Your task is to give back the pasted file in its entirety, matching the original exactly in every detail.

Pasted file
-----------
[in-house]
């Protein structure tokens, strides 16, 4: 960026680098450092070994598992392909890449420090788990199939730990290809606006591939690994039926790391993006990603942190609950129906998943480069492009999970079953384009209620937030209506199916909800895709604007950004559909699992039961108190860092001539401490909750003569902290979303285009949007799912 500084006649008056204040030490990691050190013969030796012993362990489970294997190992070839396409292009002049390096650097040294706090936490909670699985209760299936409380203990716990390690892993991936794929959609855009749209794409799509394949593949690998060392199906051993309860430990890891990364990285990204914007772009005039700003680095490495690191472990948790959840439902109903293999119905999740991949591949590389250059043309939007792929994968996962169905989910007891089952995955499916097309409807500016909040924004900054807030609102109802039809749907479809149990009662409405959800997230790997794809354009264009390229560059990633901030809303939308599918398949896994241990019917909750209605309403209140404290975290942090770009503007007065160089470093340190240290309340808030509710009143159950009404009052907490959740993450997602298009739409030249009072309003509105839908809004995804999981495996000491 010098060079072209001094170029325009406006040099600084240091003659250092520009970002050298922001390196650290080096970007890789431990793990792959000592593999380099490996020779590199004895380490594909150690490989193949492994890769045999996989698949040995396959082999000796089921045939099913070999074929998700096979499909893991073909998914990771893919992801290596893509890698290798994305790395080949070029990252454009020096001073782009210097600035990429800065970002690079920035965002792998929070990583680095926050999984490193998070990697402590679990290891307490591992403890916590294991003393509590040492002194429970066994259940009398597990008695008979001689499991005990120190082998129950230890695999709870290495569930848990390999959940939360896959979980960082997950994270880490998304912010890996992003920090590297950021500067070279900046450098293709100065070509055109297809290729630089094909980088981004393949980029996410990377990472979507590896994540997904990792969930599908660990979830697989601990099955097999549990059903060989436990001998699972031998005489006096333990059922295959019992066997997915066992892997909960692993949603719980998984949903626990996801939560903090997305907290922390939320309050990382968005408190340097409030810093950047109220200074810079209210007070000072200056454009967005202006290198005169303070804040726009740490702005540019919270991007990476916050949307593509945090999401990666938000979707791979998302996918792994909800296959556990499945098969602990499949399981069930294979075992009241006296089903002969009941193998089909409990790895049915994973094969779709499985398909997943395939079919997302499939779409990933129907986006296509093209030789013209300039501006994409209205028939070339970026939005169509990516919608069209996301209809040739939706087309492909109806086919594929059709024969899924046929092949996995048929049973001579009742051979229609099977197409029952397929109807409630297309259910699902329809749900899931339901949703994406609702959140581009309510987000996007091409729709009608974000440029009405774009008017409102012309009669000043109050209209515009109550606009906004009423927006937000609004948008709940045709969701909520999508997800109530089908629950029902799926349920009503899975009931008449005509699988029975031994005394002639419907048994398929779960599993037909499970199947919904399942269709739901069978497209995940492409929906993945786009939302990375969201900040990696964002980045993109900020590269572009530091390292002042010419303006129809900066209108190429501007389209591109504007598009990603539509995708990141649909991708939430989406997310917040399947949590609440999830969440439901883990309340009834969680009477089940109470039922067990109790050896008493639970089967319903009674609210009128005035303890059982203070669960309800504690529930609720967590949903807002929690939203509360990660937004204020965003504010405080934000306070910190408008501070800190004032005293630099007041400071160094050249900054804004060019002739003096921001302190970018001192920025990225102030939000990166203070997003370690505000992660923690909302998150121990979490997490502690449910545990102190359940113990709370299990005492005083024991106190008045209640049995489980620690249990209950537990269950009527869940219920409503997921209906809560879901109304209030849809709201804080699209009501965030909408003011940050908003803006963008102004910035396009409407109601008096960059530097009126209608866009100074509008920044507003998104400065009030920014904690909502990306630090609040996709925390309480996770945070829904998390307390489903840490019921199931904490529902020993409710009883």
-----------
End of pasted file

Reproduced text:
[in-house]
């Protein structure tokens, strides 16, 4: 960026680098450092070994598992392909890449420090788990199939730990290809606006591939690994039926790391993006990603942190609950129906998943480069492009999970079953384009209620937030209506199916909800895709604007950004559909699992039961108190860092001539401490909750003569902290979303285009949007799912 500084006649008056204040030490990691050190013969030796012993362990489970294997190992070839396409292009002049390096650097040294706090936490909670699985209760299936409380203990716990390690892993991936794929959609855009749209794409799509394949593949690998060392199906051993309860430990890891990364990285990204914007772009005039700003680095490495690191472990948790959840439902109903293999119905999740991949591949590389250059043309939007792929994968996962169905989910007891089952995955499916097309409807500016909040924004900054807030609102109802039809749907479809149990009662409405959800997230790997794809354009264009390229560059990633901030809303939308599918398949896994241990019917909750209605309403209140404290975290942090770009503007007065160089470093340190240290309340808030509710009143159950009404009052907490959740993450997602298009739409030249009072309003509105839908809004995804999981495996000491 010098060079072209001094170029325009406006040099600084240091003659250092520009970002050298922001390196650290080096970007890789431990793990792959000592593999380099490996020779590199004895380490594909150690490989193949492994890769045999996989698949040995396959082999000796089921045939099913070999074929998700096979499909893991073909998914990771893919992801290596893509890698290798994305790395080949070029990252454009020096001073782009210097600035990429800065970002690079920035965002792998929070990583680095926050999984490193998070990697402590679990290891307490591992403890916590294991003393509590040492002194429970066994259940009398597990008695008979001689499991005990120190082998129950230890695999709870290495569930848990390999959940939360896959979980960082997950994270880490998304912010890996992003920090590297950021500067070279900046450098293709100065070509055109297809290729630089094909980088981004393949980029996410990377990472979507590896994540997904990792969930599908660990979830697989601990099955097999549990059903060989436990001998699972031998005489006096333990059922295959019992066997997915066992892997909960692993949603719980998984949903626990996801939560903090997305907290922390939320309050990382968005408190340097409030810093950047109220200074810079209210007070000072200056454009967005202006290198005169303070804040726009740490702005540019919270991007990476916050949307593509945090999401990666938000979707791979998302996918792994909800296959556990499945098969602990499949399981069930294979075992009241006296089903002969009941193998089909409990790895049915994973094969779709499985398909997943395939079919997302499939779409990933129907986006296509093209030789013209300039501006994409209205028939070339970026939005169509990516919608069209996301209809040739939706087309492909109806086919594929059709024969899924046929092949996995048929049973001579009742051979229609099977197409029952397929109807409630297309259910699902329809749900899931339901949703994406609702959140581009309510987000996007091409729709009608974000440029009405774009008017409102012309009669000043109050209209515009109550606009906004009423927006937000609004948008709940045709969701909520999508997800109530089908629950029902799926349920009503899975009931008449005509699988029975031994005394002639419907048994398929779960599993037909499970199947919904399942269709739901069978497209995940492409929906993945786009939302990375969201900040990696964002980045993109900020590269572009530091390292002042010419303006129809900066209108190429501007389209591109504007598009990603539509995708990141649909991708939430989406997310917040399947949590609440999830969440439901883990309340009834969680009477089940109470039922067990109790050896008493639970089967319903009674609210009128005035303890059982203070669960309800504690529930609720967590949903807002929690939203509360990660937004204020965003504010405080934000306070910190408008501070800190004032005293630099007041400071160094050249900054804004060019002739003096921001302190970018001192920025990225102030939000990166203070997003370690505000992660923690909302998150121990979490997490502690449910545990102190359940113990709370299990005492005083024991106190008045209640049995489980620690249990209950537990269950009527869940219920409503997921209906809560879901109304209030849809709201804080699209009501965030909408003011940050908003803006963008102004910035396009409407109601008096960059530097009126209608866009100074509008920044507003998104400065009030920014904690909502990306630090609040996709925390309480996770945070829904998390307390489903840490019921199931904490529902020993409710009883």